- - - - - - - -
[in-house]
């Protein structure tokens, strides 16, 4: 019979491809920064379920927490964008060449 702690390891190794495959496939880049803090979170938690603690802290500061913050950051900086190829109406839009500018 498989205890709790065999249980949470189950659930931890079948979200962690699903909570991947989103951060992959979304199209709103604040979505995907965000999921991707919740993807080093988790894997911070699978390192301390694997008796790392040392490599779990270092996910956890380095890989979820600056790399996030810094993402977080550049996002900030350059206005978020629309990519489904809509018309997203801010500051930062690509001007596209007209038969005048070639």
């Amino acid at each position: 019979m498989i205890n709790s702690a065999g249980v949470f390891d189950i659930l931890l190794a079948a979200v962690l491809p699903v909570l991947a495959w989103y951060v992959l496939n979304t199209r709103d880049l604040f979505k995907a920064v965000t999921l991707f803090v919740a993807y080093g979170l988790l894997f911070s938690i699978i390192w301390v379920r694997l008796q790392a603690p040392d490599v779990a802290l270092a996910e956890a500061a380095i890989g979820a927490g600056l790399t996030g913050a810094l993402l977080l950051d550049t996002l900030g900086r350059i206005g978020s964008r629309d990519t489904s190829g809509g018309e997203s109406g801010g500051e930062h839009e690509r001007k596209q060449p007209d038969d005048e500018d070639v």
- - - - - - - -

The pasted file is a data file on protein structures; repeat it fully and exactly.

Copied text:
[in-house]
């Protein structure tokens, strides 16, 4: 019979491809920064379920927490964008060449 702690390891190794495959496939880049803090979170938690603690802290500061913050950051900086190829109406839009500018 498989205890709790065999249980949470189950659930931890079948979200962690699903909570991947989103951060992959979304199209709103604040979505995907965000999921991707919740993807080093988790894997911070699978390192301390694997008796790392040392490599779990270092996910956890380095890989979820600056790399996030810094993402977080550049996002900030350059206005978020629309990519489904809509018309997203801010500051930062690509001007596209007209038969005048070639």
């Amino acid at each position: 019979m498989i205890n709790s702690a065999g249980v949470f390891d189950i659930l931890l190794a079948a979200v962690l491809p699903v909570l991947a495959w989103y951060v992959l496939n979304t199209r709103d880049l604040f979505k995907a920064v965000t999921l991707f803090v919740a993807y080093g979170l988790l894997f911070s938690i699978i390192w301390v379920r694997l008796q790392a603690p040392d490599v779990a802290l270092a996910e956890a500061a380095i890989g979820a927490g600056l790399t996030g913050a810094l993402l977080l950051d550049t996002l900030g900086r350059i206005g978020s964008r629309d990519t489904s190829g809509g018309e997203s109406g801010g500051e930062h839009e690509r001007k596209q060449p007209d038969d005048e500018d070639v």